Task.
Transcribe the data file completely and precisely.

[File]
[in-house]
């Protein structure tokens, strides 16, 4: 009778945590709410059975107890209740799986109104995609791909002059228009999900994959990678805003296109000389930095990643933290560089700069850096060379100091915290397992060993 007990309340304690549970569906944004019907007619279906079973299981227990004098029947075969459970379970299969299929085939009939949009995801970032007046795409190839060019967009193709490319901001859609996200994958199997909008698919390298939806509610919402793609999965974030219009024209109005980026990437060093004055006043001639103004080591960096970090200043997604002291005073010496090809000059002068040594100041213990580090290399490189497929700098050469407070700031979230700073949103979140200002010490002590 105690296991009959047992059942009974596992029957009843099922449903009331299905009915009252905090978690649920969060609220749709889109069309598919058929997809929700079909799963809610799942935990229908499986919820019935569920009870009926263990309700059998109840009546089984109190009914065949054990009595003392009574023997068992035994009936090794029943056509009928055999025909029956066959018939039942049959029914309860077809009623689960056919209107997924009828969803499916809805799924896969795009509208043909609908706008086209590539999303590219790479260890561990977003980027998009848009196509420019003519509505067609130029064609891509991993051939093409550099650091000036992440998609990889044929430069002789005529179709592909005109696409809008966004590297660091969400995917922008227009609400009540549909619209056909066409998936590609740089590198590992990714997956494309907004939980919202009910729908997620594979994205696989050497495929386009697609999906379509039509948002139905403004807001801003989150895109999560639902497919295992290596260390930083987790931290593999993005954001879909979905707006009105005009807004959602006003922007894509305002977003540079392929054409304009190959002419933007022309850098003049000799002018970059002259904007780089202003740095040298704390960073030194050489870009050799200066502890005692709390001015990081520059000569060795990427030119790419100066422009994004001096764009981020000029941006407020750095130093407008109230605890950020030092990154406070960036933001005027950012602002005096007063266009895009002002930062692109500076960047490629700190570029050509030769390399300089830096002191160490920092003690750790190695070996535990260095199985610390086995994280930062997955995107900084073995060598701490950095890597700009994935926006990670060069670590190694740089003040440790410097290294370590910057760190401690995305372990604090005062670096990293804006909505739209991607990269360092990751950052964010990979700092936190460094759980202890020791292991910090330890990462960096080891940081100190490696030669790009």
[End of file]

[in-house]
């Protein structure tokens, strides 16, 4: 009778945590709410059975107890209740799986109104995609791909002059228009999900994959990678805003296109000389930095990643933290560089700069850096060379100091915290397992060993 007990309340304690549970569906944004019907007619279906079973299981227990004098029947075969459970379970299969299929085939009939949009995801970032007046795409190839060019967009193709490319901001859609996200994958199997909008698919390298939806509610919402793609999965974030219009024209109005980026990437060093004055006043001639103004080591960096970090200043997604002291005073010496090809000059002068040594100041213990580090290399490189497929700098050469407070700031979230700073949103979140200002010490002590 105690296991009959047992059942009974596992029957009843099922449903009331299905009915009252905090978690649920969060609220749709889109069309598919058929997809929700079909799963809610799942935990229908499986919820019935569920009870009926263990309700059998109840009546089984109190009914065949054990009595003392009574023997068992035994009936090794029943056509009928055999025909029956066959018939039942049959029914309860077809009623689960056919209107997924009828969803499916809805799924896969795009509208043909609908706008086209590539999303590219790479260890561990977003980027998009848009196509420019003519509505067609130029064609891509991993051939093409550099650091000036992440998609990889044929430069002789005529179709592909005109696409809008966004590297660091969400995917922008227009609400009540549909619209056909066409998936590609740089590198590992990714997956494309907004939980919202009910729908997620594979994205696989050497495929386009697609999906379509039509948002139905403004807001801003989150895109999560639902497919295992290596260390930083987790931290593999993005954001879909979905707006009105005009807004959602006003922007894509305002977003540079392929054409304009190959002419933007022309850098003049000799002018970059002259904007780089202003740095040298704390960073030194050489870009050799200066502890005692709390001015990081520059000569060795990427030119790419100066422009994004001096764009981020000029941006407020750095130093407008109230605890950020030092990154406070960036933001005027950012602002005096007063266009895009002002930062692109500076960047490629700190570029050509030769390399300089830096002191160490920092003690750790190695070996535990260095199985610390086995994280930062997955995107900084073995060598701490950095890597700009994935926006990670060069670590190694740089003040440790410097290294370590910057760190401690995305372990604090005062670096990293804006909505739209991607990269360092990751950052964010990979700092936190460094759980202890020791292991910090330890990462960096080891940081100190490696030669790009």